Six Sigma for MBAs

It was only a matter of time before the ever-popular Six Sigma would reach the college classroom. I was reading an article about how York College in Southeastern Pennsylvania has begun to offer a course in Six Sigma in its MBA program. This is one of many MBA programs now offering Six Sigma courses. The York College program is designed to give students an understanding of Six Sigma, but not get them certified. The college plans to add several more classes to create a Six Sigma concentration so that students will be able to sit for the certification exam. Whether or not the students do become certified, I do think it’s a good idea to teach the Six Sigma tools. However, I sure hope that the MBA program will place sufficient emphasis on the strategic end of Six Sigma, not just the tools. As business schools hopefully teach about business strategy and policy, Six Sigma will be taught as a methodology linked to strategy and not just as another haven for tool heads, a subject about which I ranted on Spend Matters last August. Hopefully the head of the business school, who referred to Six Sigma as “lean operations practices” sits in on a few of the classes himself to gain a better understanding of what Six Sigma actually is.

While York College and others may thinks they are in the forefront of teaching continuous improvement practices and tools to students, there’s a high school in Massachusetts that in the 1990’s adopted TQM both as an internal process and as part of the high school curriculum – Minuteman Tech in Lexington, MA. The superintendent was ahead of his time with this approach. I have two sons who graduated from this school. What was good about teaching TQM and its problem solving techniques was that the students not only learned about the principles and practices in the classroom, but they saw the school implementing what it was teaching them. Minuteman was ahead of its time. And sadly, with the retirement of that superintendent, the school no longer espouses continuous improvement as part of its curriculum or operations.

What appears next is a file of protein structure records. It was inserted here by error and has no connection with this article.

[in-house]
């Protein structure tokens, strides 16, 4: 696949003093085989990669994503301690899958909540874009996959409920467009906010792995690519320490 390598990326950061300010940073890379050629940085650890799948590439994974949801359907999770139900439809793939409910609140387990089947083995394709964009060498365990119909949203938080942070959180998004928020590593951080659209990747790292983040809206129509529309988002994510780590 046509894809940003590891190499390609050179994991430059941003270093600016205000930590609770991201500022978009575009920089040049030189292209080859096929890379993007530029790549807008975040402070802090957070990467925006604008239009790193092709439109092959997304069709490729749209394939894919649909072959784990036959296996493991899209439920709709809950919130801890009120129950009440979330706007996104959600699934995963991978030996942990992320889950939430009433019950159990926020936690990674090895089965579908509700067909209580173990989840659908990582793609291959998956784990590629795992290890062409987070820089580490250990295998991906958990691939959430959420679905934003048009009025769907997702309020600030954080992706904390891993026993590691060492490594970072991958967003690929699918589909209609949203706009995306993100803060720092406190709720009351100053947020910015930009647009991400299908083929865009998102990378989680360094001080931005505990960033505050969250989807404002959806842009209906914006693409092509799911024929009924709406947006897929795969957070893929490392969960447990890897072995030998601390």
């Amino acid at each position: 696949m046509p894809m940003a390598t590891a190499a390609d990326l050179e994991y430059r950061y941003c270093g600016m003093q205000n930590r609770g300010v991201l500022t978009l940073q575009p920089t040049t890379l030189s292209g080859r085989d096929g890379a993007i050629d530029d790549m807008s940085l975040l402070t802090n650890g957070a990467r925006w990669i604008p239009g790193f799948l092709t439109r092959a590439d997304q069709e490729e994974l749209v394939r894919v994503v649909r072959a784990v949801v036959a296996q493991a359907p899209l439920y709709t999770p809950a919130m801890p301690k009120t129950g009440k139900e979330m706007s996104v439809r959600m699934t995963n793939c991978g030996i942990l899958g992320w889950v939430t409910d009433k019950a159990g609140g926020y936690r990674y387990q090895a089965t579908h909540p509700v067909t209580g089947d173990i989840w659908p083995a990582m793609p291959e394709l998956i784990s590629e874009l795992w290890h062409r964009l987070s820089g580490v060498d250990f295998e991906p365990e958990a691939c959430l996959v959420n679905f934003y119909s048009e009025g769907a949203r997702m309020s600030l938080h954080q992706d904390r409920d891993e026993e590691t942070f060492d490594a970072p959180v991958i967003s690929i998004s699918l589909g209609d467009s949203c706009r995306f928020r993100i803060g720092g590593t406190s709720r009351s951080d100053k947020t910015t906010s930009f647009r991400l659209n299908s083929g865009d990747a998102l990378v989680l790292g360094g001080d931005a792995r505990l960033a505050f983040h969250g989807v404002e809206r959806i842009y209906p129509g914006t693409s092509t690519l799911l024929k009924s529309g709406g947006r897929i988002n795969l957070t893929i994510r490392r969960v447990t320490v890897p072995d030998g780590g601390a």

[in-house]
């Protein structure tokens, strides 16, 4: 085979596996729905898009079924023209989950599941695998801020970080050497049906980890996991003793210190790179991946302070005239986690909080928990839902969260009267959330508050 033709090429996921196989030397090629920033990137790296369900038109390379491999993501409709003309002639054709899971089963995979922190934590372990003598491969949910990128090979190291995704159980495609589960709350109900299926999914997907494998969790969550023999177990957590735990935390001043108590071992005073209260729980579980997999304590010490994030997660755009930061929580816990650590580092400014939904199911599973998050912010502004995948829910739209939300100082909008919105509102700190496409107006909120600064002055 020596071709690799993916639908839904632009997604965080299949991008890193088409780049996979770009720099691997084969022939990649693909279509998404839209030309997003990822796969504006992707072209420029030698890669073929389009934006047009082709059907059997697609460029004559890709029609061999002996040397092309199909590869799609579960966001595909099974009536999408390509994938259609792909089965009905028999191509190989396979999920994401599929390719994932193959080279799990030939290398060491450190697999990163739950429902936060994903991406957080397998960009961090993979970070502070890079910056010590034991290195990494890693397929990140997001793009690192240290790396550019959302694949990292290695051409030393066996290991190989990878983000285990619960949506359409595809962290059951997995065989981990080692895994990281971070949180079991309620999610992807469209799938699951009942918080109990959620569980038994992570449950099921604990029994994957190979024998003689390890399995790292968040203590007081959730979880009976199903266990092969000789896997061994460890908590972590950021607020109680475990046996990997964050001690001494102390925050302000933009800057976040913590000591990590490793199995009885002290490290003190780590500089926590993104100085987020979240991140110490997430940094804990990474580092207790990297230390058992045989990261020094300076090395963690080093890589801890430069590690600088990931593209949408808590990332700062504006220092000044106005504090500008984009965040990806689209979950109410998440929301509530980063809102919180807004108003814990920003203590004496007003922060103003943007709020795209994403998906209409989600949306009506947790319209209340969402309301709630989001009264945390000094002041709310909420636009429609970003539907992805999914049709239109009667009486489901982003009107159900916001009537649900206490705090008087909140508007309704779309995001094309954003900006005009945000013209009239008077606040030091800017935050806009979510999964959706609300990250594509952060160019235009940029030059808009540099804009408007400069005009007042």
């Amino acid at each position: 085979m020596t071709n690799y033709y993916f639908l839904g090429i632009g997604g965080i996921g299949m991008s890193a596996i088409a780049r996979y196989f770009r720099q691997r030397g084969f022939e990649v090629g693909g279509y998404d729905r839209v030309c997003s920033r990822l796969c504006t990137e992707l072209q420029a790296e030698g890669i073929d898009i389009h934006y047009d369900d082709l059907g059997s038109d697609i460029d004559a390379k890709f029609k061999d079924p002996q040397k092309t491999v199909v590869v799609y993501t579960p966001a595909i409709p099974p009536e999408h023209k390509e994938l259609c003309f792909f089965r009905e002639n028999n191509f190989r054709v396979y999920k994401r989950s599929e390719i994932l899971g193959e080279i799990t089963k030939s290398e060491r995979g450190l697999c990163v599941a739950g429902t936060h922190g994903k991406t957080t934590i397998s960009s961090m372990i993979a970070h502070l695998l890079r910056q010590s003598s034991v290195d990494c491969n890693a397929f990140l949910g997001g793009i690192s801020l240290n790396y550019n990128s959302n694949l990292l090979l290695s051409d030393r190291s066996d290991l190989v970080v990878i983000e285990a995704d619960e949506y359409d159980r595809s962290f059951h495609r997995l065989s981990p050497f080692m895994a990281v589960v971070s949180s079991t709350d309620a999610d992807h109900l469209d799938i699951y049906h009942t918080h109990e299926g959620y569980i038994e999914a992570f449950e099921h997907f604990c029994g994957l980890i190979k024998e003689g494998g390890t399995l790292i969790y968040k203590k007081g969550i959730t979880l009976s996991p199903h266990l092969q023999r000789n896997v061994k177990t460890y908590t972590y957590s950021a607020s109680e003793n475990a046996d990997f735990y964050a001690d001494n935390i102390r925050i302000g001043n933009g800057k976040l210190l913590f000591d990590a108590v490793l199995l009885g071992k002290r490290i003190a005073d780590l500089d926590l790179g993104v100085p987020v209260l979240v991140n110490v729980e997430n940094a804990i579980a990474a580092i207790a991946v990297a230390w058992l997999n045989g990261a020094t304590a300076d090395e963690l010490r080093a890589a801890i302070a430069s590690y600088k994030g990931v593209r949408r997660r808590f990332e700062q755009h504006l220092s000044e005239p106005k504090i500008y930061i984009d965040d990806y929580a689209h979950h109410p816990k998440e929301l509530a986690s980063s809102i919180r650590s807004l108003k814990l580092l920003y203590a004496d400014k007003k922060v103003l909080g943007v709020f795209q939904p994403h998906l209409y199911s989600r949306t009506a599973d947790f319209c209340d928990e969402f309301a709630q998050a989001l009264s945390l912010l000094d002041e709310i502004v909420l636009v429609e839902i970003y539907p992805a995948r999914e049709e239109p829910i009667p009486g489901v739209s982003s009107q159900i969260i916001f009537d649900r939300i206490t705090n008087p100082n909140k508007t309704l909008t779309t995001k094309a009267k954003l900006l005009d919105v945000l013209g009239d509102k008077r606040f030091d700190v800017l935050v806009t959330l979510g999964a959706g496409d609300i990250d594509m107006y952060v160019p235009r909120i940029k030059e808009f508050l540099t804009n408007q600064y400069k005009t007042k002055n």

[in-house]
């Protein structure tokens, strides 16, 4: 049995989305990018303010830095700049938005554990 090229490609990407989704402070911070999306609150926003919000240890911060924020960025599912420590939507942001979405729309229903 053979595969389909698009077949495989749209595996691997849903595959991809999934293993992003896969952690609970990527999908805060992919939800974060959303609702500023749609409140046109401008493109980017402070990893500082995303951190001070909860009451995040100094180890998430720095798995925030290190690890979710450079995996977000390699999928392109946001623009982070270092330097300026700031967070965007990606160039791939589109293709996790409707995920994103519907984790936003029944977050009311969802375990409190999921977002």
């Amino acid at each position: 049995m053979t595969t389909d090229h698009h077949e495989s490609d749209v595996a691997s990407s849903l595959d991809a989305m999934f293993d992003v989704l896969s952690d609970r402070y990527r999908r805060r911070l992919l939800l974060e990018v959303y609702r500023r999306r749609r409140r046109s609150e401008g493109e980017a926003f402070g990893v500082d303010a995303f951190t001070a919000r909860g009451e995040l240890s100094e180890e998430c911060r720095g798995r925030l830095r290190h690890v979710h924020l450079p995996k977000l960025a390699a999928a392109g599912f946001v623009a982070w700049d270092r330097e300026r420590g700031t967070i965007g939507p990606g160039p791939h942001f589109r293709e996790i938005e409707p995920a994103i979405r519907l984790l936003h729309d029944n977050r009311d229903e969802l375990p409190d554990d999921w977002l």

In the case of York College, it appears that Six Sigma will simply be part of the curriculum, but not be adopted outside of the classroom to improve the performance of the whole college. While the students will have the knowledge gained in the classroom, they will not get the opportunity to experience Six Sigma in action in the college, which would give them far more understanding than just pursuing it as a course of study.

Sherry Gordon

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